A prediction model used in human-computer interaction. It states that the time required to move to a target area rapidly increases as the distance to the target increases. The law was proposed by Paul Fitts, an American psychologist, in 1954 as a mathematical model of movement with limited cognitive capacity.
Fitts hypothesized that one would quickly select its first apparent target when reaching for an object before considering alternatives — a phenomenon called "target fixation." This tendency would increase progressively with increased distance between the subject and object until it eventually became exponential (i.e., too far away).
A printing press that uses movable type and punches to make impressions on paper.
A type of serif, characterized by large x-heights and thick, blocky strokes with little variation in width.
The attributes of a typeface. Type properties include weight, width, colour and x-height.
A design process that can help guide the path of any product or application from discovery to launch stages. A UX roadmap can also be used in marketing to analyse how products are perceived by customers and then determine future options for growth.
A brief snippet taken from the text of an article.
The name, logo, and other identifying information at the top of a newspaper or magazine publication.
The use of repeating elements and motifs for decorative purposes. In design, repetition occurs in many ways. It can be achieved by using a shape or design element in a pattern, and it can also be achieved through the use of multiple shapes or motifs that have similarities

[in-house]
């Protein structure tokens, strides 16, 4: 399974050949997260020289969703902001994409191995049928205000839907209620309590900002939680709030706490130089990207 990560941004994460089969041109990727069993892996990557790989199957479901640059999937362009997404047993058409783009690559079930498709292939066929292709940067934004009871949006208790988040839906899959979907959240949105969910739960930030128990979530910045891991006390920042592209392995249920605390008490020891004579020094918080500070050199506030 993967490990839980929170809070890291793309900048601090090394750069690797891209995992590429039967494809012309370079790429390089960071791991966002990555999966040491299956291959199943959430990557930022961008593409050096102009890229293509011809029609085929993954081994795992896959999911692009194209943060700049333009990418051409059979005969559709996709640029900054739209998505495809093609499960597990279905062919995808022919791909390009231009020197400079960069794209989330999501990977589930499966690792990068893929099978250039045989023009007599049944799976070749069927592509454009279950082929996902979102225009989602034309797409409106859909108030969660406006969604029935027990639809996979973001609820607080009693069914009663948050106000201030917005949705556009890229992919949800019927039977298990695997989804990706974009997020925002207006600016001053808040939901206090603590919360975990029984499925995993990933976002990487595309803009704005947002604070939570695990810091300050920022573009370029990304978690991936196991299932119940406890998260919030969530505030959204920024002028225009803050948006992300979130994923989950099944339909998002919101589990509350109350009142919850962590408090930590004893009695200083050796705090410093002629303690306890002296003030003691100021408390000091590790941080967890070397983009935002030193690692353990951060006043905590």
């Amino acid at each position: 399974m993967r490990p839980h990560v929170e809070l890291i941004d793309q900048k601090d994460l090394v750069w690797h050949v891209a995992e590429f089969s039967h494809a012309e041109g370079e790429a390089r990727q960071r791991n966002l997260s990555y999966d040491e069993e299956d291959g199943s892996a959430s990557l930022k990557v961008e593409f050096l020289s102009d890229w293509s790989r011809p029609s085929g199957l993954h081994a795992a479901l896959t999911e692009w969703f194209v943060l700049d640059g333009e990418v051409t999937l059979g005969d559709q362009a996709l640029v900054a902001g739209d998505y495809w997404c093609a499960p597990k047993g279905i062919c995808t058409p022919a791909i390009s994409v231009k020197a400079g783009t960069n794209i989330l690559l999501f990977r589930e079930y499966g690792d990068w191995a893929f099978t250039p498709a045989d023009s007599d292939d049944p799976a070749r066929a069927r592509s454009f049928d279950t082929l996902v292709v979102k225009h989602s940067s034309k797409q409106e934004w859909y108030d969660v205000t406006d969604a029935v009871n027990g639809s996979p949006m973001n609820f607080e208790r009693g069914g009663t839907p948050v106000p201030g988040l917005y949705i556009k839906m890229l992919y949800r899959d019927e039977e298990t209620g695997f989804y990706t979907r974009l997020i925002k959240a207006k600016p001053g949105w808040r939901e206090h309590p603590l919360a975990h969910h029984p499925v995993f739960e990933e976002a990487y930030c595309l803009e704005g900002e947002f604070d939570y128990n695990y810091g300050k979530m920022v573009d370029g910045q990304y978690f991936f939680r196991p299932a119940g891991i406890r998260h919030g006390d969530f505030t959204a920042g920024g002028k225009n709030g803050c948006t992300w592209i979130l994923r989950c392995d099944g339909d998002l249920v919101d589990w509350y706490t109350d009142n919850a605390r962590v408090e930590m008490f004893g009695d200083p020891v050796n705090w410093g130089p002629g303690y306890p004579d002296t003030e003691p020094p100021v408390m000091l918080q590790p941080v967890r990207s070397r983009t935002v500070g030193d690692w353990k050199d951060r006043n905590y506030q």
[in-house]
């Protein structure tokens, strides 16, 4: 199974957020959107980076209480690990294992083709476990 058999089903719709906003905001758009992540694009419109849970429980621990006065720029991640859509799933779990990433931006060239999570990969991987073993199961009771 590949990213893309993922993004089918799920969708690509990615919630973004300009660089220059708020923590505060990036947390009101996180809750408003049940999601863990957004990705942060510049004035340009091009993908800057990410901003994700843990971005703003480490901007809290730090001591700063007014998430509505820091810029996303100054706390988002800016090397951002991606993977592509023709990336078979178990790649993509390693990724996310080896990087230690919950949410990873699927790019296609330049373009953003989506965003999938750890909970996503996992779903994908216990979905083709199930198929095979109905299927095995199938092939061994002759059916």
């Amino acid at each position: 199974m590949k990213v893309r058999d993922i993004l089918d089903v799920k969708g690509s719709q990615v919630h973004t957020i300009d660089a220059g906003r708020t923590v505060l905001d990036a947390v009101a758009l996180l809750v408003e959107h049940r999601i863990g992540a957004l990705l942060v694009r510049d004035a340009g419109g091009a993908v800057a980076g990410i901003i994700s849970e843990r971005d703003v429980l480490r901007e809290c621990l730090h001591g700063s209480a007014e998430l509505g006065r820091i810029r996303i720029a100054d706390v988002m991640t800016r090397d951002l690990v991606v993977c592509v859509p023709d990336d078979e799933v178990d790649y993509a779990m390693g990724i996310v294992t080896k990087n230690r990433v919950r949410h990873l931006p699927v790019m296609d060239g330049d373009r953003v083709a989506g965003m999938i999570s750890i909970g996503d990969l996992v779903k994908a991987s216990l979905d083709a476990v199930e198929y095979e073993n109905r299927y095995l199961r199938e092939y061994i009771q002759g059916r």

A UX design technique to explore and map out a service, product, or system through physical navigation, often completed at the start of a design process to provide designers with an understanding of how users will navigate the system. In addition, body-storming can be used in development to test functionality or measure ease of use.
A psychological principle which predicts that when multiple homogeneous stimuli are presented, the stimulus which differs from the rest is most likely to be remembered. In other words, people tend to remember items in isolation more than those of a similar nature or objects in clusters. This phenomenon has been applied in designing websites and software with various levels of success.
Typefaces that are used across large bodies of text like headlines. Text typefaces are generally more varied than body-text typefaces.